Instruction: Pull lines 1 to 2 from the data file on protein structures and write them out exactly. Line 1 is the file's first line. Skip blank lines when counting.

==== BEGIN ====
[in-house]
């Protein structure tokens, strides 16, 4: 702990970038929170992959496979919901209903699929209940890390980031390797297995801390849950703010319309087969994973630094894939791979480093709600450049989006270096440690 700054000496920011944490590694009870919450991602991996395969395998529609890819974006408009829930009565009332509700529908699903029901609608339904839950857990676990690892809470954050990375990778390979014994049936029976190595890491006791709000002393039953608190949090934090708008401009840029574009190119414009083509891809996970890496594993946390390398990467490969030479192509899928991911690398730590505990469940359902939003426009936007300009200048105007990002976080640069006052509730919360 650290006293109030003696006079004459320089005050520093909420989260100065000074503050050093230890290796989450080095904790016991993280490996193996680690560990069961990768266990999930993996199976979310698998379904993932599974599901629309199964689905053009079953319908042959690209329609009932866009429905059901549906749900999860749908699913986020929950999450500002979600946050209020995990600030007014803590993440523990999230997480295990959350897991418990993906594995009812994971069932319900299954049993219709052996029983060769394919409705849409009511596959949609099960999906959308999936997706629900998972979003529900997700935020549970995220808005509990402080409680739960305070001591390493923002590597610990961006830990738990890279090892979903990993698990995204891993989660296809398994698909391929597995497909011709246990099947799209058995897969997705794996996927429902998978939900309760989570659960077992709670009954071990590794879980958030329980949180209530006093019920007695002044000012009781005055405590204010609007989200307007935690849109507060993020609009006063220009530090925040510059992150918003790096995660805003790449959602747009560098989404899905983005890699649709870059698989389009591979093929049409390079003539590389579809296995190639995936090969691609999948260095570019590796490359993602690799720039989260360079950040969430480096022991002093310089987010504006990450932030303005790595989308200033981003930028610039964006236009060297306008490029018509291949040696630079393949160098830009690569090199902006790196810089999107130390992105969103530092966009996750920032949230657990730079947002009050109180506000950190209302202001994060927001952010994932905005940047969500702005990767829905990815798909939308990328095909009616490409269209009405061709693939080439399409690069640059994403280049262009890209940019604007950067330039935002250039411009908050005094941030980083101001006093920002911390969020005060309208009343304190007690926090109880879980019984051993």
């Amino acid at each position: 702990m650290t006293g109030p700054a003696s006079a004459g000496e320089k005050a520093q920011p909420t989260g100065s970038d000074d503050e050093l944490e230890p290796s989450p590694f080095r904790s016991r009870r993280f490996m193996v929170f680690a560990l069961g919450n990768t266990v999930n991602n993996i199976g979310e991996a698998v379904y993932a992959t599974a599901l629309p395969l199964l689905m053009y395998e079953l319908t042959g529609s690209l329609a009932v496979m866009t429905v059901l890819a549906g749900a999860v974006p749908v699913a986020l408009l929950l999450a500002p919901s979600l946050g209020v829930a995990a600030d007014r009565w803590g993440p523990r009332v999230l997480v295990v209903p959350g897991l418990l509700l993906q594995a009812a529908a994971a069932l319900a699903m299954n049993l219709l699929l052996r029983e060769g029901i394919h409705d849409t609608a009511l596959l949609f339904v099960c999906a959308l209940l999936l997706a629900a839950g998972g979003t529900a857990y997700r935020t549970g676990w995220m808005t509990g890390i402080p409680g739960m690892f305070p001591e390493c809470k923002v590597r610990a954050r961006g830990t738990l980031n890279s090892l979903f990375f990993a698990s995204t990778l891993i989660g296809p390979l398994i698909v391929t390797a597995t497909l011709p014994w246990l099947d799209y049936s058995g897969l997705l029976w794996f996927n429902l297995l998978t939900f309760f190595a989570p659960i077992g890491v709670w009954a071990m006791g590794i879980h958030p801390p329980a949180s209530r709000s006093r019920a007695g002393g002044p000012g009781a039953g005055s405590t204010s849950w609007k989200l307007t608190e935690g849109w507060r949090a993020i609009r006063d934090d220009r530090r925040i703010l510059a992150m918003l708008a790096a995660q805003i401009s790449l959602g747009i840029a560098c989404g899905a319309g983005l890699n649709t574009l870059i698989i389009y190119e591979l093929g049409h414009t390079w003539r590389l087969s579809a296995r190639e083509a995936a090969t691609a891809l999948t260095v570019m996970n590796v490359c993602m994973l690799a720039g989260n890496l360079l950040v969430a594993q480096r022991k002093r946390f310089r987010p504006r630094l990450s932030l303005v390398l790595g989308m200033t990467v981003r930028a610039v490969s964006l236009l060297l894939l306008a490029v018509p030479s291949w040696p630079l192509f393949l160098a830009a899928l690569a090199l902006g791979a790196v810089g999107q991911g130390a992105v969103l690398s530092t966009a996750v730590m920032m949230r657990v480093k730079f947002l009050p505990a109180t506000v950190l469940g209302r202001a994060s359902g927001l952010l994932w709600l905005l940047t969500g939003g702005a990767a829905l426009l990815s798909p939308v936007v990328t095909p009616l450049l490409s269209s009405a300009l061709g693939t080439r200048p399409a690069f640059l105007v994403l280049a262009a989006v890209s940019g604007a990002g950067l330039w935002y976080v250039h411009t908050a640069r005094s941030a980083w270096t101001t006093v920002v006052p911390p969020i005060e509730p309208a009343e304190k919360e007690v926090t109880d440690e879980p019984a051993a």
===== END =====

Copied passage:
[in-house]
């Protein structure tokens, strides 16, 4: 702990970038929170992959496979919901209903699929209940890390980031390797297995801390849950703010319309087969994973630094894939791979480093709600450049989006270096440690 700054000496920011944490590694009870919450991602991996395969395998529609890819974006408009829930009565009332509700529908699903029901609608339904839950857990676990690892809470954050990375990778390979014994049936029976190595890491006791709000002393039953608190949090934090708008401009840029574009190119414009083509891809996970890496594993946390390398990467490969030479192509899928991911690398730590505990469940359902939003426009936007300009200048105007990002976080640069006052509730919360 650290006293109030003696006079004459320089005050520093909420989260100065000074503050050093230890290796989450080095904790016991993280490996193996680690560990069961990768266990999930993996199976979310698998379904993932599974599901629309199964689905053009079953319908042959690209329609009932866009429905059901549906749900999860749908699913986020929950999450500002979600946050209020995990600030007014803590993440523990999230997480295990959350897991418990993906594995009812994971069932319900299954049993219709052996029983060769394919409705849409009511596959949609099960999906959308999936997706629900998972979003529900997700935020549970995220808005509990402080409680739960305070001591390493923002590597610990961006830990738990890279090892979903990993698990995204891993989660296809398994698909391929597995497909011709246990099947799209058995897969997705794996996927429902998978939900309760989570659960077992709670009954071990590794879980958030329980949180209530006093019920007695002044000012009781005055405590204010609007989200307007935690849109507060993020609009006063220009530090925040510059992150918003790096995660805003790449959602747009560098989404899905983005890699649709870059698989389009591979093929049409390079003539590389579809296995190639995936090969691609999948260095570019590796490359993602690799720039989260360079950040969430480096022991002093310089987010504006990450932030303005790595989308200033981003930028610039964006236009060297306008490029018509291949040696630079393949160098830009690569090199902006790196810089999107130390992105969103530092966009996750920032949230657990730079947002009050109180506000950190209302202001994060927001952010994932905005940047969500702005990767829905990815798909939308990328095909009616490409269209009405061709693939080439399409690069640059994403280049262009890209940019604007950067330039935002250039411009908050005094941030980083101001006093920002911390969020005060309208009343304190007690926090109880879980019984051993």